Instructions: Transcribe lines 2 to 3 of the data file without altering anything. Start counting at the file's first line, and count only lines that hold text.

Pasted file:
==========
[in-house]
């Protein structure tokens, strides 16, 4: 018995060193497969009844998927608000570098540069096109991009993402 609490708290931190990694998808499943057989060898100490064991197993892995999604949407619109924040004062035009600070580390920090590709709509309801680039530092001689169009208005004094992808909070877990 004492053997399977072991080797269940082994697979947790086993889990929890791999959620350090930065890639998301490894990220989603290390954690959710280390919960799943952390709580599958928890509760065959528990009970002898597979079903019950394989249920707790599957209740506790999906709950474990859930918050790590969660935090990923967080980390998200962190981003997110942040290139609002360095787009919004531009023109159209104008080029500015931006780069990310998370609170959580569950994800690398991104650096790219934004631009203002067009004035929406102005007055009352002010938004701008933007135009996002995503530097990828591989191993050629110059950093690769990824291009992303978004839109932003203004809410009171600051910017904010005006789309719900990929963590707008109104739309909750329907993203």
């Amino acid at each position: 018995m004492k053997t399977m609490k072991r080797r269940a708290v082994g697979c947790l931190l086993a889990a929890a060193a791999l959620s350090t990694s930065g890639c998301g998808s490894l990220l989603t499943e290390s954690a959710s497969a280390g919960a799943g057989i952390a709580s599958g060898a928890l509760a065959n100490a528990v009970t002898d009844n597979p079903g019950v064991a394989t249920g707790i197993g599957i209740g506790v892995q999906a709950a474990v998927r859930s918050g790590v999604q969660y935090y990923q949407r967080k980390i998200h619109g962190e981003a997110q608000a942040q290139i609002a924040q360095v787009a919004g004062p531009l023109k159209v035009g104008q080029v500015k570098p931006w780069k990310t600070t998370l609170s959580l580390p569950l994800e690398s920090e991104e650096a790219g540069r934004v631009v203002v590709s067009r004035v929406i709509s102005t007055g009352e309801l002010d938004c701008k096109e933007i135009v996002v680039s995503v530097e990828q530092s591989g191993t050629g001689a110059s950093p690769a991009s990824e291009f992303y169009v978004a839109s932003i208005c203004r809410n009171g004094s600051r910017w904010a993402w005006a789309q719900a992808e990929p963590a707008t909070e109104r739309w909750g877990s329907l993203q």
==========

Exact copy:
């Protein structure tokens, strides 16, 4: 018995060193497969009844998927608000570098540069096109991009993402 609490708290931190990694998808499943057989060898100490064991197993892995999604949407619109924040004062035009600070580390920090590709709509309801680039530092001689169009208005004094992808909070877990 004492053997399977072991080797269940082994697979947790086993889990929890791999959620350090930065890639998301490894990220989603290390954690959710280390919960799943952390709580599958928890509760065959528990009970002898597979079903019950394989249920707790599957209740506790999906709950474990859930918050790590969660935090990923967080980390998200962190981003997110942040290139609002360095787009919004531009023109159209104008080029500015931006780069990310998370609170959580569950994800690398991104650096790219934004631009203002067009004035929406102005007055009352002010938004701008933007135009996002995503530097990828591989191993050629110059950093690769990824291009992303978004839109932003203004809410009171600051910017904010005006789309719900990929963590707008109104739309909750329907993203």
């Amino acid at each position: 018995m004492k053997t399977m609490k072991r080797r269940a708290v082994g697979c947790l931190l086993a889990a929890a060193a791999l959620s350090t990694s930065g890639c998301g998808s490894l990220l989603t499943e290390s954690a959710s497969a280390g919960a799943g057989i952390a709580s599958g060898a928890l509760a065959n100490a528990v009970t002898d009844n597979p079903g019950v064991a394989t249920g707790i197993g599957i209740g506790v892995q999906a709950a474990v998927r859930s918050g790590v999604q969660y935090y990923q949407r967080k980390i998200h619109g962190e981003a997110q608000a942040q290139i609002a924040q360095v787009a919004g004062p531009l023109k159209v035009g104008q080029v500015k570098p931006w780069k990310t600070t998370l609170s959580l580390p569950l994800e690398s920090e991104e650096a790219g540069r934004v631009v203002v590709s067009r004035v929406i709509s102005t007055g009352e309801l002010d938004c701008k096109e933007i135009v996002v680039s995503v530097e990828q530092s591989g191993t050629g001689a110059s950093p690769a991009s990824e291009f992303y169009v978004a839109s932003i208005c203004r809410n009171g004094s600051r910017w904010a993402w005006a789309q719900a992808e990929p963590a707008t909070e109104r739309w909750g877990s329907l993203q």